Art Galleries

A gallery is a narrow passage that runs along at least one side of a building, often treated as a decorative feature. The term can also refer to a sheltered walkway in a public garden, especially when lined with trees or shrubs. The word was borrowed into English from French in the 15th century, and by the 17th century was being used in a literary context: “Out on the small front gallery she had hung Bobinot’s Sunday clothes to air” (Kate Chopin, “The Gallery”) and in architectural contexts: “a long narrow passage set into the thickness of a wall and serving as a communication passage between different parts of an edifice,” “a second-story gallery opening onto a room below, such as that found in a church or legislative house,” and finally, in theatres, “the balcony containing the least expensive seats.”

An art gallery is a place that exhibits paintings, sculptures, drawings, prints, photography and other contemporary visual arts. Its primary mission is to nurture and promote artists, and expose them to the public, collectors, media, and cultural institutions in order to establish their careers, grow their reputations, and increase the value of their works in professional art markets locally and globally. Galleries do all that is within their power to help the artists they represent succeed and in return for their efforts, they receive a commission from any artwork sold during an exhibition or from a sale after the exhibition ends.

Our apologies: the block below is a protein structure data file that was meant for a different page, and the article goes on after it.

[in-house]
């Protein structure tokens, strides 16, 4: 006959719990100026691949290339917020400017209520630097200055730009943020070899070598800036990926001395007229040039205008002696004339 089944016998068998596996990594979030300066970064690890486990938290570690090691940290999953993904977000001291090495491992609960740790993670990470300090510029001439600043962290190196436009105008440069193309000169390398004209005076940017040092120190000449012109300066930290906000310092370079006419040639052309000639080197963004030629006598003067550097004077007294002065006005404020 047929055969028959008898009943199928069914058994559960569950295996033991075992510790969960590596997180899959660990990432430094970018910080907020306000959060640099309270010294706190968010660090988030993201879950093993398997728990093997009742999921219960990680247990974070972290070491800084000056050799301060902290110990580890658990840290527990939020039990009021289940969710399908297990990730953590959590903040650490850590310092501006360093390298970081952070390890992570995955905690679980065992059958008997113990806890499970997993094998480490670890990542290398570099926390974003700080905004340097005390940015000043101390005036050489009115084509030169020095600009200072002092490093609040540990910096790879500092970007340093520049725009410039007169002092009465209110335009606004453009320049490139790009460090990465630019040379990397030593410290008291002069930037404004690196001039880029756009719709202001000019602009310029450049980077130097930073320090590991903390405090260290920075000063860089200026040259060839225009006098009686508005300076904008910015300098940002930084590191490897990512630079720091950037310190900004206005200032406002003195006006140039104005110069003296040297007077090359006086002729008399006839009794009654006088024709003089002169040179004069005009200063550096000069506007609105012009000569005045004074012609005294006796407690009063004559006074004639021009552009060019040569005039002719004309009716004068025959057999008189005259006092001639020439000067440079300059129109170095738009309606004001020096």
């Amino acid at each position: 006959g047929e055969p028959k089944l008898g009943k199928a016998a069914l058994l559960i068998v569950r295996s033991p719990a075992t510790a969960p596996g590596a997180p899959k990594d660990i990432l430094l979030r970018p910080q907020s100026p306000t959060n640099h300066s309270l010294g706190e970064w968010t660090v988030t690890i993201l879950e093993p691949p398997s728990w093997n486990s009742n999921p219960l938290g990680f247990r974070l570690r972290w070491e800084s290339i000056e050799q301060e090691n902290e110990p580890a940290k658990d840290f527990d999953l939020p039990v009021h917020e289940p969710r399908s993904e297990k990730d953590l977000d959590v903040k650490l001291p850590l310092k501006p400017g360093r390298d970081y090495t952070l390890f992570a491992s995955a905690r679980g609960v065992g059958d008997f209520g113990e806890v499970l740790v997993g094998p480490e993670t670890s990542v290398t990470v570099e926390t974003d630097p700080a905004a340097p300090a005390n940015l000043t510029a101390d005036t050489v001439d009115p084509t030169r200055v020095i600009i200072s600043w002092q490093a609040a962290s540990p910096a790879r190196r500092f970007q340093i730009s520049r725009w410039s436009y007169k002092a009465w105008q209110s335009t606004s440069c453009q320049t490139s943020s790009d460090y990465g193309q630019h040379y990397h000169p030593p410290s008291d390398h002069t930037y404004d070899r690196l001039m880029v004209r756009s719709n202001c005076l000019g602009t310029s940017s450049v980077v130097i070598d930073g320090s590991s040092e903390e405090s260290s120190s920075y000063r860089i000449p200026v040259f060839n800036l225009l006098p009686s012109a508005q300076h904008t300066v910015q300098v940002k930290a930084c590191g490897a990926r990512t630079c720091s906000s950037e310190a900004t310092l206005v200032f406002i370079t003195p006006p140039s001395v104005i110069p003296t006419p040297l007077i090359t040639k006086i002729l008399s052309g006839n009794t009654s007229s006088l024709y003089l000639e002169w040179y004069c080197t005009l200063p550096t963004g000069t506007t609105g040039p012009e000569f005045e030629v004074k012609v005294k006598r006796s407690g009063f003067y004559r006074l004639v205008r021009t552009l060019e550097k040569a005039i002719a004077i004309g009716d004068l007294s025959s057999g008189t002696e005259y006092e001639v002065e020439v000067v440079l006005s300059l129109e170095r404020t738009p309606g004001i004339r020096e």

Besides promoting their own artists, galleries also collaborate with other art dealers and private collections to present the works of their represented artists in major fairs and exhibitions, as well as museum and cultural center installations. They also manage the distribution of artworks from the artists they represent, taking care of everything involved: transportation, insurance, invoicing, coordinating with collectors, establishing their correct value on the market, monitoring sales, etc.

Aside from exhibiting and selling artworks, galleries are constantly searching for emerging or established artists to invite them to be part of their program. The scouting process is a complex and laborious task, since it requires a wide range of creative, strategic and organizational skills to discover the most exciting artistic talent on the market. The scouting can include social media research, visiting international art events, analyzing sales records, comparing and contrasting pricing and quality, and many other aspects that make up the highly competitive field of contemporary artistic production. In addition, the gallery must be able to predict the future direction of the art scene and the needs and expectations of its clients. This way, it is able to adapt its strategy and offer the best possible services to their clientele. These services may be as simple as providing a space for an artist to exhibit his or her work or, as complex as arranging for the representation of an entire generation of artists who will become the next generation of masters. In both cases, it is a win-win for everyone involved.